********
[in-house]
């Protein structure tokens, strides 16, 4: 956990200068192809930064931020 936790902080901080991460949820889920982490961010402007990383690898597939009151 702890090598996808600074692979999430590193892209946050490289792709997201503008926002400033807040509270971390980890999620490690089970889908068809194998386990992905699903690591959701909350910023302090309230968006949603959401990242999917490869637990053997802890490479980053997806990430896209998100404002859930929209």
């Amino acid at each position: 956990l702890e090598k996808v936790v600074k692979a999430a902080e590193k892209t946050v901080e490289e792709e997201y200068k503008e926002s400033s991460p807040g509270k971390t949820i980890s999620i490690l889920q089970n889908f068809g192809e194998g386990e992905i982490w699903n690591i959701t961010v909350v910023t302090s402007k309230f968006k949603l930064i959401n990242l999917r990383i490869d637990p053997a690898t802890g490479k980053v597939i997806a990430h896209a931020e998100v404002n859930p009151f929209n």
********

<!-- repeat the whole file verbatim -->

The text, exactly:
[in-house]
């Protein structure tokens, strides 16, 4: 956990200068192809930064931020 936790902080901080991460949820889920982490961010402007990383690898597939009151 702890090598996808600074692979999430590193892209946050490289792709997201503008926002400033807040509270971390980890999620490690089970889908068809194998386990992905699903690591959701909350910023302090309230968006949603959401990242999917490869637990053997802890490479980053997806990430896209998100404002859930929209």
């Amino acid at each position: 956990l702890e090598k996808v936790v600074k692979a999430a902080e590193k892209t946050v901080e490289e792709e997201y200068k503008e926002s400033s991460p807040g509270k971390t949820i980890s999620i490690l889920q089970n889908f068809g192809e194998g386990e992905i982490w699903n690591i959701t961010v909350v910023t302090s402007k309230f968006k949603l930064i959401n990242l999917r990383i490869d637990p053997a690898t802890g490479k980053v597939i997806a990430h896209a931020e998100v404002n859930p009151f929209n």